We are pleased to provide you with the Herrington Carmichael employment law update for January 2021.

This is a keynote summary of some of the main developments in employment law in the last month.

1. New Gender Pay Gap Reporting Guidance

Something many employers should be aware of is the impending gender pay gap reporting deadline. In light of Covid-19, the deadline for Gender Pay Gap Reports was suspended until 30 March 2021 for most public bodies and 4 April 2021 for all other organisations required to publish a report.

To assist with this fast approaching deadline, on 14 December 2020, the Government Equalities Office published new guidance on gender pay gap reporting. The guidance is split into four main steps to support employers through the reporting process (1) who is required to submit a report; (2) how to submit a report (3) what information employers must gather; and (4) how to carry out the calculations.

For employers seeking clarity on what information they are required to collate and report, this set of guidance notes will be particularly useful. For example, should furloughed employees be included in the “full-pay relevant employees”? The answer is no. Although these employees are employed by the employer, they are being paid less than their usual basic pay and therefore will not be included in such figures. These employees will still be “relevant employees”.

Where gender pay gap reporting applies, employers should be taking steps to now prepare and be ready to submit their reports. This is, of course, if they have not already done so.

2. Non-Compete Clauses

The Government has launched a consultation on reforming the law in relation to post-termination non-compete clauses in employment contracts. Concern in this area was previously voiced by Government in 2016. This was in fear that non-compete clauses repressed innovation and left entrepreneurs unable to start new businesses in the UK or restricted their ability to do so. At the time, it was concluded that no changes were required as the framework provided a fair balance of the rights of employees and employers.

Government concern has recently returned due to the need to improve the economy and decrease unemployment in light of the Covid-19 pandemic. Therefore, the consultation paper suggests two main proposals for reform. These are either

Option 1 – to make “post-termination, non-compete clauses in contracts of employment enforceable only when the employer provides compensation for the period the clause prohibits the individual from working for a competitor or starting their own business.” The Government expects this change may encourage more careful consideration by employers rather than using a standard approach to all matters and making employers think more carefully as to whether a non-compete is genuinely necessary and if so for how long. The consultation paper indicates it could be that the Government imposes limitations on the duration of non-compete clauses of up to 12 months.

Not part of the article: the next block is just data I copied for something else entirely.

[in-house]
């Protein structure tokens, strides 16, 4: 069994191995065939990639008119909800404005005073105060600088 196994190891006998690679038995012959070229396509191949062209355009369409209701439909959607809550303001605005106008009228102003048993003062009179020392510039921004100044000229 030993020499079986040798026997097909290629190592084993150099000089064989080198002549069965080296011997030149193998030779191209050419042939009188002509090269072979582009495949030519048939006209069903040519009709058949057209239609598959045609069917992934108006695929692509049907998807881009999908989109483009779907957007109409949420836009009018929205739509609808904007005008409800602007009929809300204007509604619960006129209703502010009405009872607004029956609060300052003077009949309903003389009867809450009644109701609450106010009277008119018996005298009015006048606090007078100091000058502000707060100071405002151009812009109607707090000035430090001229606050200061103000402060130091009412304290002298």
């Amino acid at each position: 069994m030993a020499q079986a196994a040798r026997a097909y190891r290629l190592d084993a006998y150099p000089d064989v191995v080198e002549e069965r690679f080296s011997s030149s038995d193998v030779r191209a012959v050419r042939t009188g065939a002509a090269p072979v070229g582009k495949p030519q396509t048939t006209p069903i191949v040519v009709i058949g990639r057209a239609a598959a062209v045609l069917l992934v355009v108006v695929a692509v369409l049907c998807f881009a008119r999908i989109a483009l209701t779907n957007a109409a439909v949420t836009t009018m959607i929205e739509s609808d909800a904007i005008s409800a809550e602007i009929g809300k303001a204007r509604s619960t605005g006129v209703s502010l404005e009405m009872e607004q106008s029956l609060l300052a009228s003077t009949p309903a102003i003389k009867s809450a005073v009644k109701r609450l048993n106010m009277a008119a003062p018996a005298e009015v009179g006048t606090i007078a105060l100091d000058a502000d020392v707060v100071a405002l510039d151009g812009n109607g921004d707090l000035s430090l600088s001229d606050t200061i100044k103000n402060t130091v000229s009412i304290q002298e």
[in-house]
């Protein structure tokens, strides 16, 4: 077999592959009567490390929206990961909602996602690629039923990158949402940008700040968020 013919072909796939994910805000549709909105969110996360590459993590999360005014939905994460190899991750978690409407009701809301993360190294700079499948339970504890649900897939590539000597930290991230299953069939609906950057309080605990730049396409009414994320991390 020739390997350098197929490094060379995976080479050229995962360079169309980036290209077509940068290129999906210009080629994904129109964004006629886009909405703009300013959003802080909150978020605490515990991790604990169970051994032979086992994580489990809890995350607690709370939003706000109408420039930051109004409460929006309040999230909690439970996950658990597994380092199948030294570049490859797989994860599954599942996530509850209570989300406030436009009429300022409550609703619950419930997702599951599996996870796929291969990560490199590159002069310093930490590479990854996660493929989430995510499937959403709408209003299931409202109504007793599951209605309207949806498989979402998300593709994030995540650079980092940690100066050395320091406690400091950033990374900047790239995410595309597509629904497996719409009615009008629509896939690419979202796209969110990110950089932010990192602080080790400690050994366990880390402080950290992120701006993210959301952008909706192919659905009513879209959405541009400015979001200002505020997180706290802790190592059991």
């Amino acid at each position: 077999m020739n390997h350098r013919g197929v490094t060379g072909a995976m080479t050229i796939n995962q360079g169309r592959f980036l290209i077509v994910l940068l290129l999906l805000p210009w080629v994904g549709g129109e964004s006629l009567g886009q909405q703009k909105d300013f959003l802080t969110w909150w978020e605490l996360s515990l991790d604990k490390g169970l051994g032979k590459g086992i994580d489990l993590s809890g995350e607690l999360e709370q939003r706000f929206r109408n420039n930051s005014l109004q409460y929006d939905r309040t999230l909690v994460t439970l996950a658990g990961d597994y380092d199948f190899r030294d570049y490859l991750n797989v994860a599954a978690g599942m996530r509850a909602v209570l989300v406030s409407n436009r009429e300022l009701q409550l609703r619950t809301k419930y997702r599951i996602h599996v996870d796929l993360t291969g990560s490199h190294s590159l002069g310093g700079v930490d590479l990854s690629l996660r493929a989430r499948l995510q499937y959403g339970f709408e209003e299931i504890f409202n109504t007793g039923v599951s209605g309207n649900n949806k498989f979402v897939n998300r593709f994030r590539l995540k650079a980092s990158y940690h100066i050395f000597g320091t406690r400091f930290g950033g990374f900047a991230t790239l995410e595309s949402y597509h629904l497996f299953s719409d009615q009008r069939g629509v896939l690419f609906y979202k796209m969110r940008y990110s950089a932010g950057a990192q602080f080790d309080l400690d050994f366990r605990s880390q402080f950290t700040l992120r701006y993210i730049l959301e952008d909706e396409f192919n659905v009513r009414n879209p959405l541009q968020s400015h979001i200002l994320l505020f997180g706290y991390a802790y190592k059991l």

Option 2 – to make “all post-termination, non-compete clauses in contracts of employment unenforceable”. This option would effectively ‘ban’ such clauses from being included in employment contracts and will mean employers will have to rely on other rights to protect the legitimate interests of their business such as their confidential information and goodwill.

Responses to the consultation close on 26 February 2021. Where this is an important issue for employers, they should be looking to engage in the consultation and share their views. We have seen non-compete clauses being used effectively, and fairly, by employers to protect their interests. Therefore an outright ban would be a substantial change and may undermine a number of businesses. We always recommend that employers consider carefully the use of restrictions and avoid a purely blanket approach.

3. Race-based hair discrimination

The Halo Code was created by the Halo Collective, a group founded by young black organisers from The Advocacy Academy, in an effort to end race-based hair discrimination in schools and the workplace. Despite race-based hair discrimination being illegal under the Equality Act 2010, the Halo Collective claim that one if five black women felt societal pressure to straighten their hair for work.

Employers that sign up to the code pledge to:

  • “Champion the right of staff to embrace all afro-hairstyles. Acknowledge that afro-textured hair is an important part of their black employees’ racial, ethnic, cultural, and religious identities, and requires specific styling for hair health and maintenance.
  • Celebrate afro-textured hair worn in all styles including, but not limited to, afros, locs, twists, braids, cornrows, fades, hair straightened through the application of heat or chemicals, weaves, wigs, headscarves, and wraps.
  • Recognise and celebrate their colleagues’ identities. Be a community built on an ethos of equality and respect where hair texture and style have no bearing on an employees’ ability to succeed.”

Unilever have become the first employer to adopt the code saying they “believe the individuality of hair should be celebrated, which is why we are supporting and communicating the Halo Code to our people, and believe it is a vital step in the fight to ensure racial justice and racial equity for the next generation.” With increased awareness and campaigns for equality the number of employers adopting this code is expected to grow in the near future.